1965 Yamaha YDS-3


Video clip with motor running

The 1964-1966 Yamaha 2-stroke twins..

The YDS-3C scrambler or "Big Bear" version shown on this brochure has the white stripe seat and side panel tank paint scheme of 1966 as well high mounted exhaust, steering dampner, skid plate, larger rear sprocket, suspension tweaks, late style front and bobbed rear fender. For the added capabilities, Yamaha list price was $690 - $30 more than the street bike.

A previous (1964 or early 1965) example of the 250cc Catalina shown on this sales brochure is equipped with the original style spring seat & front fender, with the round Yamaha "tuning forks" tank badge.   

A third (and rare) model using the 250cc motor was the TD1 series.  This was a factory built cafe racer, based on the production bike to meet class rules.  It was ready-to-run straight out of the crate and cost about $1200 new, almost double the price of a YDS-3.


Nearly identical in appearance to a YDS-3 except for a "305" badge on the left side cover, the 305cc YM-1 was introduced in 1965. Priced at $690.

The "Twin Jet" 100cc was introduced in 1966 and featured dual carbs and the Autolube system in a pressed steel frame.   List price was just over $400.


Short History of this 1965 Yamaha

Model: YDS-3 Catalina
Engine: 246cc 2-stroke twin
Color: Yamaha Candy Red & Pearl White
Mileage:  9660

This motorcycle was purchased new in the summer of 1965 from Borden Motor Company in South Bend, Indiana.   Ned Borden had just become a Yamaha dealer and my father, a machinery dealer, had acquired a small electric fork lift as part of a package deal from a liquidation auction.

Borden was also selling used cars and his office/workshop was a former gas station.  There was little floor space, but plenty of ceiling height and Borden needed a way to stack crates of incoming bikes.  Somehow without eBay or Craigslist, a connection was made.  Borden got the forklift he needed and I rode a new bike home.  The list price at the time was about $660.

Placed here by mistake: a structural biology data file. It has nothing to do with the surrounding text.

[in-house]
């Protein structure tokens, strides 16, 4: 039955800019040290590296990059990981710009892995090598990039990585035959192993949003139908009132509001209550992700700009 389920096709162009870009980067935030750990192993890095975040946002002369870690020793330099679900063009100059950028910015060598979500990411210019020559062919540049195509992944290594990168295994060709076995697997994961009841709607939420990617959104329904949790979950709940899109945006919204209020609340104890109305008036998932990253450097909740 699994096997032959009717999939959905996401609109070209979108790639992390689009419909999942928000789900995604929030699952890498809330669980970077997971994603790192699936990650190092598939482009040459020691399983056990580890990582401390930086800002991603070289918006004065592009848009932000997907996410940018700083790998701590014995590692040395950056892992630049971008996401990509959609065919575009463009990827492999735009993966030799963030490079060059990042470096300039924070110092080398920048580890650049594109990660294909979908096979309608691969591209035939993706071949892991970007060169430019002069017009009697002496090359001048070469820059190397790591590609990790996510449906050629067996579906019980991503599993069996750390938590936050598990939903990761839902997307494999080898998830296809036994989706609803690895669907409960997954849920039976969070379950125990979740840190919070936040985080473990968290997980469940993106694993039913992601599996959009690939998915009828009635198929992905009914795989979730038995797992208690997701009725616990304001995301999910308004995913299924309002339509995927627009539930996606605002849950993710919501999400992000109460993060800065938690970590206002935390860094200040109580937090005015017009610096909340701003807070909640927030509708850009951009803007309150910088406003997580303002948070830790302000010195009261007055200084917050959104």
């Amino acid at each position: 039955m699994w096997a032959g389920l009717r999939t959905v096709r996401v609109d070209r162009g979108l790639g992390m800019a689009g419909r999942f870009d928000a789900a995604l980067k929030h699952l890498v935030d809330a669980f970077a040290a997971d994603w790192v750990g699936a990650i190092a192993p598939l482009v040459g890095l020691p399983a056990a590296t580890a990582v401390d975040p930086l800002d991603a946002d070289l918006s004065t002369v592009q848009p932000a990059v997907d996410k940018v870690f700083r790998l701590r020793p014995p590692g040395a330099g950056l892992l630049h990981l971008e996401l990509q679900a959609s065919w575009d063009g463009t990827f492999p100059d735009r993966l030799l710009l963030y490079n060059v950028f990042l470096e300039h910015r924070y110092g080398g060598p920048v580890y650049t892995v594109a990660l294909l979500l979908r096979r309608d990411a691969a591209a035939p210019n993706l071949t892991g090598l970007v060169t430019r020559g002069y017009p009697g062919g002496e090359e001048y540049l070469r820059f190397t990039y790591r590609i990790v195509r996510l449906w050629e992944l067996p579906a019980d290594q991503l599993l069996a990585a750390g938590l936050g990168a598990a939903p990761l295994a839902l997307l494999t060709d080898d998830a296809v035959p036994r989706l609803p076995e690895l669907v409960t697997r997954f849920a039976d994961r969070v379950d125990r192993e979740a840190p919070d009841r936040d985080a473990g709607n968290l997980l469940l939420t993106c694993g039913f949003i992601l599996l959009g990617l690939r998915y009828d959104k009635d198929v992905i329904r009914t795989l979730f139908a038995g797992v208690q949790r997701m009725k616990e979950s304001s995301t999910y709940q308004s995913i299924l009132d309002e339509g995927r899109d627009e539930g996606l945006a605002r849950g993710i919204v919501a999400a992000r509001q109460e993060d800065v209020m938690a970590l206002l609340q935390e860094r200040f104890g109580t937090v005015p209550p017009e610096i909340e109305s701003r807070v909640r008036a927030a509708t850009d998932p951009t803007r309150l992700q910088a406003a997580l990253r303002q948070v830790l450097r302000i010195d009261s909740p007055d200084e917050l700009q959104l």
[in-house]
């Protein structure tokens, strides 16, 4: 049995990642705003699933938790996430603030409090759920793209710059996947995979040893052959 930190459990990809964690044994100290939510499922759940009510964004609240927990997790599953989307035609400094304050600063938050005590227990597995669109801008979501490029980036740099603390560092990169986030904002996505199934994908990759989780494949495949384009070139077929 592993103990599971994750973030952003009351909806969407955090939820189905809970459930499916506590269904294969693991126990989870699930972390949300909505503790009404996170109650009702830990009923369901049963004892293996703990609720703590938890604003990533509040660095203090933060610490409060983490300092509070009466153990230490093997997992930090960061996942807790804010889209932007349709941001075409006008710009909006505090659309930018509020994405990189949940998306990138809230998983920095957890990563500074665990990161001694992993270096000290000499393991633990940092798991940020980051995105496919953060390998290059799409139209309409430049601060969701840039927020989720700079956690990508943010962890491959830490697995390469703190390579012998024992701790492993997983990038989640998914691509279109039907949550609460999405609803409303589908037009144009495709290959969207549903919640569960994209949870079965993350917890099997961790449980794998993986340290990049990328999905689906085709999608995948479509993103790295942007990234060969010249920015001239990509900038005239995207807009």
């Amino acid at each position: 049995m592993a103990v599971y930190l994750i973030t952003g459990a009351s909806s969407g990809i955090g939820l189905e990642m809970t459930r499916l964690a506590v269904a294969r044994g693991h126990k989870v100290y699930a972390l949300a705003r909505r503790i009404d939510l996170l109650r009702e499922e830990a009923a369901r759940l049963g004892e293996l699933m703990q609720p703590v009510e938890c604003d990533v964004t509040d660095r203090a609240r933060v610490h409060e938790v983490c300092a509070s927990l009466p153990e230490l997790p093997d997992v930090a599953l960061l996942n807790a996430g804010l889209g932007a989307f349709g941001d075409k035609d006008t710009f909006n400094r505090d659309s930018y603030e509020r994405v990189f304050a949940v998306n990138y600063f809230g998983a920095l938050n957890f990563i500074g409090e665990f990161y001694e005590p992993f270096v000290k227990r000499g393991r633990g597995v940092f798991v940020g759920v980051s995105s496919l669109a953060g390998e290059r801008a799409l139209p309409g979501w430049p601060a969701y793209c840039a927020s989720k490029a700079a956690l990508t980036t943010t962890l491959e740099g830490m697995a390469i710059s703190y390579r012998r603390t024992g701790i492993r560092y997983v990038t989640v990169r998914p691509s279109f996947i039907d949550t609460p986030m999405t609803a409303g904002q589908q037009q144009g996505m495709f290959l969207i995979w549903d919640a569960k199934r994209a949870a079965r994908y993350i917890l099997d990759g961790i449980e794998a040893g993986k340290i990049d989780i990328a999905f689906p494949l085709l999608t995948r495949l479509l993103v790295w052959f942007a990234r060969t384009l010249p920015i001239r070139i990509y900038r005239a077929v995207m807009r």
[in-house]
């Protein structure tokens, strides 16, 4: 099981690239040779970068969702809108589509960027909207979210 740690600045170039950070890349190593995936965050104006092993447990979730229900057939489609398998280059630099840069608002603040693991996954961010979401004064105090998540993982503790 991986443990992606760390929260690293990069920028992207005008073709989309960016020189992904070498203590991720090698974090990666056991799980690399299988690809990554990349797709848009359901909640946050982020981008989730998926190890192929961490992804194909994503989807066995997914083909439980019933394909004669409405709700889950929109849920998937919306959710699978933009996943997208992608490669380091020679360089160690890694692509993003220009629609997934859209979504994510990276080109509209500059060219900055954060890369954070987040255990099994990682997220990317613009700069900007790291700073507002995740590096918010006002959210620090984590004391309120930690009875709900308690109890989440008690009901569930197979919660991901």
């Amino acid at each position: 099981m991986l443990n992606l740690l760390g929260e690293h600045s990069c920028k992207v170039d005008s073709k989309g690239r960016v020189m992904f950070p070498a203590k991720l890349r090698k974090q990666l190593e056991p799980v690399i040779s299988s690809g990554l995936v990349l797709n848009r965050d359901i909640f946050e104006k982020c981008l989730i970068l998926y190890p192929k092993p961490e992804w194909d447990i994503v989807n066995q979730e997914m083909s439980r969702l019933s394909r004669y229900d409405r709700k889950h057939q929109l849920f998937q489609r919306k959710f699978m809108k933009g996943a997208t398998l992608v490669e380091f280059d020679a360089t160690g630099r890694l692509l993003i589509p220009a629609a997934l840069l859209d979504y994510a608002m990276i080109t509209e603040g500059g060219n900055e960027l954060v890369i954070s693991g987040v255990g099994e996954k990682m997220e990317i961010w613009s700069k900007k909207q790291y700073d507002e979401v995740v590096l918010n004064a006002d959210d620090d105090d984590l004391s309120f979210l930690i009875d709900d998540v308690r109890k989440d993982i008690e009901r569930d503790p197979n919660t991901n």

I rode the bike for the next two years commuting to classes in Bloomington, Indiana.  In August of 1967 through March of 1969 it performed the same duty in Kalamazoo, Michigan, weather permitting.  During three years of active military service overseas it was rarely ridden, and the short riding season in the upper Midwest had always kept the mileage down.  In the summer of 1974, I bought a small motorcycle trailer and brought the bike to southern California, where I had relocated in 1972.

I kept the Yamaha licensed and on the road through the mid 80’s when a leaky fuel petcock and a broken front brake cable gave me more reason (in addition to California traffic & drivers) to shut it down.  There was usually garage space to store it in one piece, but in the early 90’s I decided to take it apart.  I drained the fluids, cleaned, packaged, and boxed everything except the big pieces, which were stored under the workbench in my garage for nearly 25 years.  Throughout that time period, I thought a total restoration was the logical next step.

But by 2017, patina had become acceptable (and even desirable) in vehicles of all kinds and I reassembled the bike.  This YDS-3 has plenty of patina and is nearly all original, except tires, some cables, seat foam, grips, foot pegs, shift, & kick rubbers have been replaced.  The engine has never been rebuilt, but starts easily and runs.   The forks have new seals and the suspension & brakes work well.  Ignition, fuel, exhaust, lighting, horn, indicator lights, tach and speedo function.  I have not yet reconnected the Autolube system but run a 20:1 mix, per the manual.

Yamaha did not issue YDS-3 series VINs indicating year of manufacture.  The D9-XXXXX Motor and Y23-XXXXX frames were manufactured from 1964 through 1966.  This example was assembled in the last 300 of 1965 models, as indicated by the serial production number.  Stock color combinations were: red/white, blue/white, and black/silver.

Several YDS-3 details evolved during the production run and this bike has the early style front fender, all-black late style seat, and late style ribbed rubber on kick, shifter, & foot pegs.   The tank has “YAMAHA” badges with the original scallop paint scheme.